We have no Art – Sister Corita

 

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For emergency use soft shoulder, 1966, screenprint

 

A call to arms, get with the action. I really loved this show, the second time I went I still welled up, and I really couldn’t pin point why I had this reaction. On show is a vast collection of large screen prints, in bold, contrasting colours, all with text and some with image based backgrounds.

Despite the potential to do so, Sister Corita’s work is not preachy, or persuasive. However there is certainly a motive, she speaks clearly with decisive language making short statements about the human disposition.

 

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Left: Apples are Basic, 1966, screenprint Right: Ha, 1966, screenprint

 

Excerpt from ‘We Have No Art’, A 1967 documentary by Baylis Glascock about Sister Corita Kent.

‘The function of a work of art has always been to alert people to things they might have missed….. The happening is this, in a very intense way, yet gives people an experience of being rather totally involved, in sound in colour in movement, in everything that the body is somehow connected with, in a very intense way. Which is really what art is, art is not necessarily life, or directly connected with life, Its an intensified thing.

Short and instructive as a work of art is, I think It was Shaw who said ‘Art is the only thing that can educate painlessly’. A work of art makes you alert to what you hadn’t noticed in the ordinary things so the distinction narrows between what is ordinary and what is extraordinary.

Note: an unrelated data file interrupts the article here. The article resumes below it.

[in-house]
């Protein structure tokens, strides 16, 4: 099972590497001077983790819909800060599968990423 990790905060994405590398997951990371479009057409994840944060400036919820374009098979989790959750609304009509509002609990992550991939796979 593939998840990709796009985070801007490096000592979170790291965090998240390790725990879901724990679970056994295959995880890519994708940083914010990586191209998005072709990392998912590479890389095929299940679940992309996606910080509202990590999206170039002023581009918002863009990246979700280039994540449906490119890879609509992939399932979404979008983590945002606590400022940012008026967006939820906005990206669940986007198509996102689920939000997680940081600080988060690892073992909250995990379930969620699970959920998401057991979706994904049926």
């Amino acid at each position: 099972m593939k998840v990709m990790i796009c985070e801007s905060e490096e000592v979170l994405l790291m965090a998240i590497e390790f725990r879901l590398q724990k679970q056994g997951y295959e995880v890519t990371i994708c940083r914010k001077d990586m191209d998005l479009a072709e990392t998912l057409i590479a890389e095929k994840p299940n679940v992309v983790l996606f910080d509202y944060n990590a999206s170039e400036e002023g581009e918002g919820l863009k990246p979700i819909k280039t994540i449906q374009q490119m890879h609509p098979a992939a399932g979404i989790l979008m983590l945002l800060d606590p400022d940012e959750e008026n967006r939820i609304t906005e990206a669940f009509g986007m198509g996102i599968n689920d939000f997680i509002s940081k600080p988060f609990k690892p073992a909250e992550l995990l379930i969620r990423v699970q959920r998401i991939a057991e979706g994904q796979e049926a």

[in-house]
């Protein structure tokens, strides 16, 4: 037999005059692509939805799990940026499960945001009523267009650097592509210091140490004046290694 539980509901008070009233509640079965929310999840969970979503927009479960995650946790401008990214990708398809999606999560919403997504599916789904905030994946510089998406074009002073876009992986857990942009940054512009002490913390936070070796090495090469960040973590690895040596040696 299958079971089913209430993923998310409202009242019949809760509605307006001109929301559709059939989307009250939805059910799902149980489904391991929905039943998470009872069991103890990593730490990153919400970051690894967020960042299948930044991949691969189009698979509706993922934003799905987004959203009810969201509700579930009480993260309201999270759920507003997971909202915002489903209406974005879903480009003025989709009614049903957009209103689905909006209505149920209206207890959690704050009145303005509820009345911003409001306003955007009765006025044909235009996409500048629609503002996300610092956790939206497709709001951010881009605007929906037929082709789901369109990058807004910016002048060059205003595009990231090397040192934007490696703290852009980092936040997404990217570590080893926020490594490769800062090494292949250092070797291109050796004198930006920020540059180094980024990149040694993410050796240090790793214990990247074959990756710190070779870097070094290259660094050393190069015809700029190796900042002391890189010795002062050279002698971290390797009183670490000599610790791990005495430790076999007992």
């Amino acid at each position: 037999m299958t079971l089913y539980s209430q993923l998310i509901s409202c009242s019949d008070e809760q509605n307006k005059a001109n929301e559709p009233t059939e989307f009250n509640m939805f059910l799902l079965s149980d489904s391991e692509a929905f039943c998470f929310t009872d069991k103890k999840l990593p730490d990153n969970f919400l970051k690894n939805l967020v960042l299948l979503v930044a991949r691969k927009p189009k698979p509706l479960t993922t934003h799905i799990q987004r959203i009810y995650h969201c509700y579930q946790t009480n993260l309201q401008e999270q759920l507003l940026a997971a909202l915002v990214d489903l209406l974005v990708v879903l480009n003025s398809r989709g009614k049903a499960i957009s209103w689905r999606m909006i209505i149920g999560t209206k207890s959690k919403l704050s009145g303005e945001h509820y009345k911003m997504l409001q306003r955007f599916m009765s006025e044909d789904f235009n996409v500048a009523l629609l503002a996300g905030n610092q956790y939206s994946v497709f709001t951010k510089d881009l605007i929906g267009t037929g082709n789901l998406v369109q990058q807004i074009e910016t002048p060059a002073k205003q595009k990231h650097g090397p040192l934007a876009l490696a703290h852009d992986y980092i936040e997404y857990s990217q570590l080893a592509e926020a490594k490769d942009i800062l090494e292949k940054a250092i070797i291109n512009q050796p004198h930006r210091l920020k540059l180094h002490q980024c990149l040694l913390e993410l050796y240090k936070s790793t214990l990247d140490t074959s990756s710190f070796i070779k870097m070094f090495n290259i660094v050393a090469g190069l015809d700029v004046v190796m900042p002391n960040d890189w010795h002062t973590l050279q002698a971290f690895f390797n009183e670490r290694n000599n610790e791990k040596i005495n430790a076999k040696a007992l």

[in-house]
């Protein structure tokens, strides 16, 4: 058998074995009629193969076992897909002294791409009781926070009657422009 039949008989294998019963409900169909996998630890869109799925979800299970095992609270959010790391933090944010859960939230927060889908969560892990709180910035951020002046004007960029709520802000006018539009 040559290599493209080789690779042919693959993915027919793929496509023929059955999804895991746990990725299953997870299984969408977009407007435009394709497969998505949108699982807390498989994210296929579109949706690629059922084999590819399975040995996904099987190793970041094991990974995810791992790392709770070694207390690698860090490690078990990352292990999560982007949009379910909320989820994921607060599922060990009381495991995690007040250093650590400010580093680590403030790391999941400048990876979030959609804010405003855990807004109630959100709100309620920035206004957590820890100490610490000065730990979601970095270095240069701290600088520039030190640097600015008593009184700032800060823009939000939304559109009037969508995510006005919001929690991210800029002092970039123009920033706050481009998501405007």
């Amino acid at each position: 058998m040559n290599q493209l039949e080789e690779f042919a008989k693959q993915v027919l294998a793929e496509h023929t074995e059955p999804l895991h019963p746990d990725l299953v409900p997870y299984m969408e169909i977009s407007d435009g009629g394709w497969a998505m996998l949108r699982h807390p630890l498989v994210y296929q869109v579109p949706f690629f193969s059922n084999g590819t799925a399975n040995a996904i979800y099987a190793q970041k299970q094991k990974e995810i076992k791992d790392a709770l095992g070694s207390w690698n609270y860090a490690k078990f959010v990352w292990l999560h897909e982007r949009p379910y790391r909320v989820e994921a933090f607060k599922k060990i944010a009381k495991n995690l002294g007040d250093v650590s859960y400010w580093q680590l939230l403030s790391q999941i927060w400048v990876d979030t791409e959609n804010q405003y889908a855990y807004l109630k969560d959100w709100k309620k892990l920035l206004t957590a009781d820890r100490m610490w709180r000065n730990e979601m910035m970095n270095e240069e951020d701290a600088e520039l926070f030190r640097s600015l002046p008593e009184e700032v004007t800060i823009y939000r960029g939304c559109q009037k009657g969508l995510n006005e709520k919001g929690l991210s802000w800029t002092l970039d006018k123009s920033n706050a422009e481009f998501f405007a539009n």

try just for once to be as intense as you can, and also be kind of aware of how people are feeling, … how hard they are taking this, or how relaxed they seem. And this whole thing can kind of be an adventure for your senses.

Art is to give you a very intense experience, so that the other experiences can grow in intensity”.

 

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Life is a Complicated Business, 1967, screenprint

 

‘We have no art, we know everything as well as we can’. Sister Corita quotes a Balinese book.

 

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That Evil is Never the Climax of History, 1963, screenprint

Sister Corita at the Ian Potter Art Gallery.

 

Sister Corita, was a nun who ran an art department in Los Angeles during the 1960’s.

From the moment I entered the room, I felt for some reason emotional. The works were of a good size, around A1 featuring bold shapes, screen-printed and at times the layers of colour overlapping one another. Combing lettering, hand written text than had been screen-printed, and bold shapes printed in bright opaque colours.

I felt a sense of urgency, a need to communicate from these prints. They were enlightening, the text contained was hopeful, and open to interpretation, rather than a religious dialogue.

It made me feel like printing straight away. Like cutting out shapes,  slapping paper down and printing feverishly.

Supported by two films, watch here

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